Friday, April 18, 2008

Phobos: Doomed Moon of Mars

Phobos, Mars' largest (but still tiny) moon, is doomed. Hanging in a low orbit, tidal forces will eventually break up the moon, forming a ring around Mars. Hang on for 100 million years or so, and you can see this ring, too. Phobos is likey a captured asteroid, and this high-res view of the moon from NASA's Mars Reconnaissance Orbiter shows it's resemblance to other asteroids that have been photographed at high resolution.

The large bowl-like feature is Stickney Crater, named after Chloe Angeline Stickney Hall, mathematician, and wife, of astronomer Asaph Hall. For a large (13 Mb) photo of Phobos, click here. The large (3.5 Mb) photo of Stickney crater is here.

Phobos found at NASA's Astronomy Picture of the Day (APOD) here, and Stickney crater found at APOD here.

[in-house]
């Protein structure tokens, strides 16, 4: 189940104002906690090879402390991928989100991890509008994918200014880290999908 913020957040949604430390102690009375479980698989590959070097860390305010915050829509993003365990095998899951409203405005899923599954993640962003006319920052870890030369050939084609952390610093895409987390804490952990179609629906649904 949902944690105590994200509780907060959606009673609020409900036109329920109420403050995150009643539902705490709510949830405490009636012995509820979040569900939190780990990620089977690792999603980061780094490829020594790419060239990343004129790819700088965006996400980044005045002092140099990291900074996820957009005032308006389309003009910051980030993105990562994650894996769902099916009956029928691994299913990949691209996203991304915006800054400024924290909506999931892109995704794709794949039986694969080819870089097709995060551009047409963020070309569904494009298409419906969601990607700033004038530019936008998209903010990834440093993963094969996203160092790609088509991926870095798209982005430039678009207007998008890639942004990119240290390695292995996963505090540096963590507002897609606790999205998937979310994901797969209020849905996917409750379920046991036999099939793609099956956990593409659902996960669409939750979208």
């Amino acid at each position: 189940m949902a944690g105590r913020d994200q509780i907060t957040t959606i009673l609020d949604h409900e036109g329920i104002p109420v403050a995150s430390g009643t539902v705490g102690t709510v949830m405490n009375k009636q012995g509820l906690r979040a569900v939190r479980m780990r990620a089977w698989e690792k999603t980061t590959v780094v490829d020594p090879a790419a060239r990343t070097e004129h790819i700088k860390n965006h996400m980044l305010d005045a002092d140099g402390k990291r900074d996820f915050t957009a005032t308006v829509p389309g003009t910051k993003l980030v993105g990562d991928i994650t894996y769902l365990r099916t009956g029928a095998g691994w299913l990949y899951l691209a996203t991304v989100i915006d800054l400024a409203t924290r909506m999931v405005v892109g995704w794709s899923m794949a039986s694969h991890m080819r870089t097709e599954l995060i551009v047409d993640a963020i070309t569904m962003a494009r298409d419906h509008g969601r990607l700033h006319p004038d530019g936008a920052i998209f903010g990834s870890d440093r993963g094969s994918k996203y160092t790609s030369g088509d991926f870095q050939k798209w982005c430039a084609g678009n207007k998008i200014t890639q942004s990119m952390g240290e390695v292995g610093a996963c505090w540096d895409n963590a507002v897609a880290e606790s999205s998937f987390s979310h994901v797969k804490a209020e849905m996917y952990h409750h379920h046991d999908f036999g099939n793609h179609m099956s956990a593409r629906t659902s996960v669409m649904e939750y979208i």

Moon over Whidbey Island.

1 comment:

David said...

too bad Phobos is so small (27 km diameter) that we probably couldn't see the ring. It certainly wouldn't be as spectacular as Saturn. I also thought there was a chance it would just crash into the surface of Mars.

I think what's really cool about Phobos is it's orbiting distance of only 9000 km, compared to 380,000 km for our moon.

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